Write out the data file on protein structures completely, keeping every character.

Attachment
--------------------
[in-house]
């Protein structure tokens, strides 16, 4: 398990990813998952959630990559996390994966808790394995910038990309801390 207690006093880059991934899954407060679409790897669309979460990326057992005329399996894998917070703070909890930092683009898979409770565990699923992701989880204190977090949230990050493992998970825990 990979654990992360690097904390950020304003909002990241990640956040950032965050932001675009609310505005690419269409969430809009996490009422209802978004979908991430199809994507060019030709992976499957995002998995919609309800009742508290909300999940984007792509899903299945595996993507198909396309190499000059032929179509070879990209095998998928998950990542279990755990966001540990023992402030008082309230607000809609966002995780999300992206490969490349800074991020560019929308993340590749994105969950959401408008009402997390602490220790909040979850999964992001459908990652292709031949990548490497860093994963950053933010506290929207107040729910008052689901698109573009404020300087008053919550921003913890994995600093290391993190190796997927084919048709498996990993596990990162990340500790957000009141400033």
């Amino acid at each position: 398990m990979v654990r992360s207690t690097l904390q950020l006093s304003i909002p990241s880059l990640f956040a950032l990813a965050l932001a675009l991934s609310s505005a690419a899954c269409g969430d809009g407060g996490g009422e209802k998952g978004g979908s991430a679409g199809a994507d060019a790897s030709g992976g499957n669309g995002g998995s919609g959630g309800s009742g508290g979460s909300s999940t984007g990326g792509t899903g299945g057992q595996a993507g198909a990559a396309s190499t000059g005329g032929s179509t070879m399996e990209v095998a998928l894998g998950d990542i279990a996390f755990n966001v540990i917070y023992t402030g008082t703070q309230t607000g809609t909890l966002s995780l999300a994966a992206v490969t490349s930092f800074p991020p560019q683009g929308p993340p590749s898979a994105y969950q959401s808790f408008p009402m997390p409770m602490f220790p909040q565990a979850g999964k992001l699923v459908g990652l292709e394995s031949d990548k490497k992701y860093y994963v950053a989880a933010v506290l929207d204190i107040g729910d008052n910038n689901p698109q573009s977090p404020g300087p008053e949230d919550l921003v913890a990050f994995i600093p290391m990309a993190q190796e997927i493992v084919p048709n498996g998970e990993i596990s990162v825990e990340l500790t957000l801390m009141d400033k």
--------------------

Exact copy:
[in-house]
């Protein structure tokens, strides 16, 4: 398990990813998952959630990559996390994966808790394995910038990309801390 207690006093880059991934899954407060679409790897669309979460990326057992005329399996894998917070703070909890930092683009898979409770565990699923992701989880204190977090949230990050493992998970825990 990979654990992360690097904390950020304003909002990241990640956040950032965050932001675009609310505005690419269409969430809009996490009422209802978004979908991430199809994507060019030709992976499957995002998995919609309800009742508290909300999940984007792509899903299945595996993507198909396309190499000059032929179509070879990209095998998928998950990542279990755990966001540990023992402030008082309230607000809609966002995780999300992206490969490349800074991020560019929308993340590749994105969950959401408008009402997390602490220790909040979850999964992001459908990652292709031949990548490497860093994963950053933010506290929207107040729910008052689901698109573009404020300087008053919550921003913890994995600093290391993190190796997927084919048709498996990993596990990162990340500790957000009141400033």
């Amino acid at each position: 398990m990979v654990r992360s207690t690097l904390q950020l006093s304003i909002p990241s880059l990640f956040a950032l990813a965050l932001a675009l991934s609310s505005a690419a899954c269409g969430d809009g407060g996490g009422e209802k998952g978004g979908s991430a679409g199809a994507d060019a790897s030709g992976g499957n669309g995002g998995s919609g959630g309800s009742g508290g979460s909300s999940t984007g990326g792509t899903g299945g057992q595996a993507g198909a990559a396309s190499t000059g005329g032929s179509t070879m399996e990209v095998a998928l894998g998950d990542i279990a996390f755990n966001v540990i917070y023992t402030g008082t703070q309230t607000g809609t909890l966002s995780l999300a994966a992206v490969t490349s930092f800074p991020p560019q683009g929308p993340p590749s898979a994105y969950q959401s808790f408008p009402m997390p409770m602490f220790p909040q565990a979850g999964k992001l699923v459908g990652l292709e394995s031949d990548k490497k992701y860093y994963v950053a989880a933010v506290l929207d204190i107040g729910d008052n910038n689901p698109q573009s977090p404020g300087p008053e949230d919550l921003v913890a990050f994995i600093p290391m990309a993190q190796e997927i493992v084919p048709n498996g998970e990993i596990s990162v825990e990340l500790t957000l801390m009141d400033k």